Google has announced the Dev Board Micro, the smallest Coral microcontroller board to date. It's based around the NXP i.MX RT1176, featuring Cortex M7 and Cortex M4 cores running at 1 GHz and 400 MHz respectively. The chip also has 2 MB internal SRAM, 128 MB Flash memory, and 64 MB RAM available via an as-yet-unnamed separate module.
Central to the board is Google's own Edge TPU coprocessor, giving up to 2 TOPS (trillion operations, also known as tera-operations, per second) per watt, extending to 4 TOPS when working with int8 data types.
The board also comes with a 324 x 324 px color camera and a PDM mono microphone, along with 2 x 12 pin GPIO headers, 2 x 100-pin board connectors, and one USB 2.0 Type-C port. It seems like it's going to be the smallest "full" board before you take the step down to the Edge TPU modules like the Mini PCIe Accelerator.
According to the official page, WiFi, Bluetooth, Ethernet, and POE will all be available as separately sold accessories for the board, though it seems likely that many third-party development boards will crop up designed to fit the Dev Board Micro.
There's no price as yet, and the product only appeared on the Coral website yesterday, but when it's available we'll be stocking it right here in the Electromaker Shop.
Google Coral Dev Board Micro: Specifications
The Dev Board Micro is an interesting one, as from the specs alone it's hard to tell if this will be a Linux based board, or run some kind of MCU based real-time operating system:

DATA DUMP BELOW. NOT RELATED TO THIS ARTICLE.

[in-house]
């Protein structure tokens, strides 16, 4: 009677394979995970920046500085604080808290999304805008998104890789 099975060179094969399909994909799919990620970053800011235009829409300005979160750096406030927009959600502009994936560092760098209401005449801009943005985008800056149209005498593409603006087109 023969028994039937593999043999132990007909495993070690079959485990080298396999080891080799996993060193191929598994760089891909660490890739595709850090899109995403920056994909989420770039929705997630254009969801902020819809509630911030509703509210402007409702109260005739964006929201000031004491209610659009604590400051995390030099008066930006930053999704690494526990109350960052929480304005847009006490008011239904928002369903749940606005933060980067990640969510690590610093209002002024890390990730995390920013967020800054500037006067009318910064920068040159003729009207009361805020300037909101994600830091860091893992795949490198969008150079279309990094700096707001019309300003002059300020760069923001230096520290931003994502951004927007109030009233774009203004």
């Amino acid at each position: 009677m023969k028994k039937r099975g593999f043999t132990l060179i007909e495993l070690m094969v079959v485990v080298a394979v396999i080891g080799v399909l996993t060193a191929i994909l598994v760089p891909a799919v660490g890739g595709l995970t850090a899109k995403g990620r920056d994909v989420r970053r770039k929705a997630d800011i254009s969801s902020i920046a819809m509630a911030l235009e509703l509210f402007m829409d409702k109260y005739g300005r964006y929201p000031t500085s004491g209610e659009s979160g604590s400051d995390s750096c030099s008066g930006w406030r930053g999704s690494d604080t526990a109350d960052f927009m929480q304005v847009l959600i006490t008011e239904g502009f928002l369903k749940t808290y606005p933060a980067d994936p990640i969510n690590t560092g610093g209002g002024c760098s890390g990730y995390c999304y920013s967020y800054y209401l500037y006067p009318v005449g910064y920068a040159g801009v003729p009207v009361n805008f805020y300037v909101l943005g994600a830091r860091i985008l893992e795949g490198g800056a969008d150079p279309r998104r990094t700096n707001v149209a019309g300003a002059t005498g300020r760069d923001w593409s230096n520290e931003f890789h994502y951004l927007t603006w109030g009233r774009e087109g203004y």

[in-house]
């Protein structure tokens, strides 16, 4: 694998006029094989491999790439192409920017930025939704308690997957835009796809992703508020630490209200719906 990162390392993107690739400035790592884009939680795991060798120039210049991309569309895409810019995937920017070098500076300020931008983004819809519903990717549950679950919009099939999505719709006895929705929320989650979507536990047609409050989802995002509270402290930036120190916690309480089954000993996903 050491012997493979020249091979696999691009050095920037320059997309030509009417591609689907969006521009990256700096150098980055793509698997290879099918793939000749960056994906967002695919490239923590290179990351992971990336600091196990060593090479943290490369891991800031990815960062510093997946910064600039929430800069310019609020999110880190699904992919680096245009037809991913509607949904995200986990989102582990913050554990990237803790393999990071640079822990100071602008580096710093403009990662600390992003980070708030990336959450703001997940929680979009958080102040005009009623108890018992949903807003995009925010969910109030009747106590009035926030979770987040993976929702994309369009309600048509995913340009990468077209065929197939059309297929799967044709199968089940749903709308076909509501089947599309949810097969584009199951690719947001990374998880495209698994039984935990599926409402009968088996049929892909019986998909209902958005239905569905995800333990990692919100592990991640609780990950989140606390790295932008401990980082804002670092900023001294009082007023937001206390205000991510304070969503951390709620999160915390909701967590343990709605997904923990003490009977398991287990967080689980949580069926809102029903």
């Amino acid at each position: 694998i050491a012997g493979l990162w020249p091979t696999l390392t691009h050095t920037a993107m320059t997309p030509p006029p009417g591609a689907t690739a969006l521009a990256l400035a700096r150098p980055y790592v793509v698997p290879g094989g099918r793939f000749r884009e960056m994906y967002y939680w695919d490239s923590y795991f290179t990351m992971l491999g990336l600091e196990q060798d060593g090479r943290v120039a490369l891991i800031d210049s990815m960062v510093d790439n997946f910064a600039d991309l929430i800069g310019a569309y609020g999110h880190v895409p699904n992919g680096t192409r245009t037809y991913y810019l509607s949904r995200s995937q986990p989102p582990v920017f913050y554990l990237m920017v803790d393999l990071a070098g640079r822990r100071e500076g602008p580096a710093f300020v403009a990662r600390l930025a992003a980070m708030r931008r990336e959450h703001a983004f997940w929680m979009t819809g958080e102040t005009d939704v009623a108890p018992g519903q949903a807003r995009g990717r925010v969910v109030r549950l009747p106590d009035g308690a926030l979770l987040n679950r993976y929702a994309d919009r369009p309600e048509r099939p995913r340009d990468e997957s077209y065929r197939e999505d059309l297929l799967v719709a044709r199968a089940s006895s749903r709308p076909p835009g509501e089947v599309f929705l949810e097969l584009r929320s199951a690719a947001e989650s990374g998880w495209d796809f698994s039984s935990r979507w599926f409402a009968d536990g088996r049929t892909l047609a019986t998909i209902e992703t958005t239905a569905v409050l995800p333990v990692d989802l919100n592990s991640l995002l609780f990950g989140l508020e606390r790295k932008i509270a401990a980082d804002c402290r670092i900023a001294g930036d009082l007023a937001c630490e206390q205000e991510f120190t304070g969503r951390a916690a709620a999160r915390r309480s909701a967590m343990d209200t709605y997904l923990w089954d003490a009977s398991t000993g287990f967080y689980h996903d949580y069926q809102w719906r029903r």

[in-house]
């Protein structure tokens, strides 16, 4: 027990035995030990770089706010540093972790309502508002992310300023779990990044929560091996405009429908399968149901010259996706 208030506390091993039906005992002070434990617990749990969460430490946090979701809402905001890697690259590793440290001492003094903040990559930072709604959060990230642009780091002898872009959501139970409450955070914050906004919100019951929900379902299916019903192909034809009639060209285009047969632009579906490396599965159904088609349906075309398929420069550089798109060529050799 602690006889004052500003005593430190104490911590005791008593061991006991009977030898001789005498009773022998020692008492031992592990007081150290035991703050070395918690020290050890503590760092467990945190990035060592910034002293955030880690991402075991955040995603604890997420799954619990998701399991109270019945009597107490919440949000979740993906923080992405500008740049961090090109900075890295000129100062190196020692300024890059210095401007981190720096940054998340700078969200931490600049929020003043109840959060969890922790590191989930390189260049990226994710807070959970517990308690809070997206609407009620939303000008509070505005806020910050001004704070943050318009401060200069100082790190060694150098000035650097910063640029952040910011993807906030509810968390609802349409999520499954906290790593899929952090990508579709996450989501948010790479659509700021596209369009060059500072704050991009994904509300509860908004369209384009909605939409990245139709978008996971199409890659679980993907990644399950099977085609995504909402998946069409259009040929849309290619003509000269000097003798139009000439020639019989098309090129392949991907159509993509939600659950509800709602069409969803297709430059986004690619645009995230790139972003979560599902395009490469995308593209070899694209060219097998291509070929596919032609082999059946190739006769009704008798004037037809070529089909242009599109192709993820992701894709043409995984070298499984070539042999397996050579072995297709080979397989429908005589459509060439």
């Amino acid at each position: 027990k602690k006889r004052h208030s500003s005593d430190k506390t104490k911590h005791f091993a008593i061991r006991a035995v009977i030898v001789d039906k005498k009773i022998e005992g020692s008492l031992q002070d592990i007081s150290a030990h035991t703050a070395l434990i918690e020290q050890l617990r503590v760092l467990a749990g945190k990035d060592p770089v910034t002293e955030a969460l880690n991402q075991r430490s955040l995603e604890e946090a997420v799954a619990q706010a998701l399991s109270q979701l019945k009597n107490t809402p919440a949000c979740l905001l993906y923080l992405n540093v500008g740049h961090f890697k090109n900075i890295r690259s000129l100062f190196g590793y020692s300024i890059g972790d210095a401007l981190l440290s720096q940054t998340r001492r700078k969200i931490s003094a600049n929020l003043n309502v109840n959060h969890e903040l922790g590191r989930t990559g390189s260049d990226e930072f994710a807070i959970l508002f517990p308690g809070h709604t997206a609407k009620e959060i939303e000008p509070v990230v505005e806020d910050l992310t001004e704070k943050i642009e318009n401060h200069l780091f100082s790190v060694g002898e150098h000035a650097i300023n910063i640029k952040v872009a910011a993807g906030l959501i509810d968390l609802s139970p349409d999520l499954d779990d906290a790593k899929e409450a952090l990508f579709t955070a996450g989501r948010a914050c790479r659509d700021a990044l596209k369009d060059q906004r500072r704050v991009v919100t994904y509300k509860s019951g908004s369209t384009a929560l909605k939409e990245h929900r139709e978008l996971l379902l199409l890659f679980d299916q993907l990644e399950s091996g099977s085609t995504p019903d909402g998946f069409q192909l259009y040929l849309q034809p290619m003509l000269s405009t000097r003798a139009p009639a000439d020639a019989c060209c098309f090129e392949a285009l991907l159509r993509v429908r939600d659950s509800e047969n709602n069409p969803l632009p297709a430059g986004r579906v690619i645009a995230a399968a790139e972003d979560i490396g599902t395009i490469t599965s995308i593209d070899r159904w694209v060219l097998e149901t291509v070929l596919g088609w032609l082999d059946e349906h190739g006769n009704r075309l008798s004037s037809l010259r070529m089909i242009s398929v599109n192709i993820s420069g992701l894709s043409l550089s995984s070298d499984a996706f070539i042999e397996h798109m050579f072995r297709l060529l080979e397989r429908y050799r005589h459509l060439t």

- MCU: NXP i.MX RT1176 (Cortex-M7 and Cortex-M4)
- ML accelerator: Coral Edge TPU coprocessor: 4 TOPS (int8); 2 TOPS per watt
- RAM: 512 Mbit
- Flash memory: 1 Gibit
- Sensors Color: camera (324 x 324 px), PDM mono microphone
- Input/output: (2x) 12-pin GPIO header, (2x) 100-pin board-to-board connectors, USB Type-C (USB 2.0)
- User interface: (4x) LEDs, (2x) switch buttons
- Accessories (sold separately): Coral Wi-Fi/Bluetooth Module Board, Coral Ethernet/POE Board
- Dimensions: 65 x 30 mm
- Cost: TBA
Dev Board Micro vs Raspberry Pi CM4
The first thing that springs to mind seeing this board is the Raspberry Pi CM4, but it's not really a fair comparison. The CM4 is a powerful unit, and there are a lot of base boards available for it. It's likely that will ring true for the Dev Board Micro too, but that power is shifted towards a very specific task.
The onboard TPU, camera, and microphone might just make the Dev Board Mini the top pick for working with Edge-AI tools, especially considering it'll be optimized to work on projects using Google's Tensorflow-Lite packages right out of the box. Assuming that Google price this under the Coral Dev Mini, it might be the best all-round budget choice going for low power edge-ai when it releases.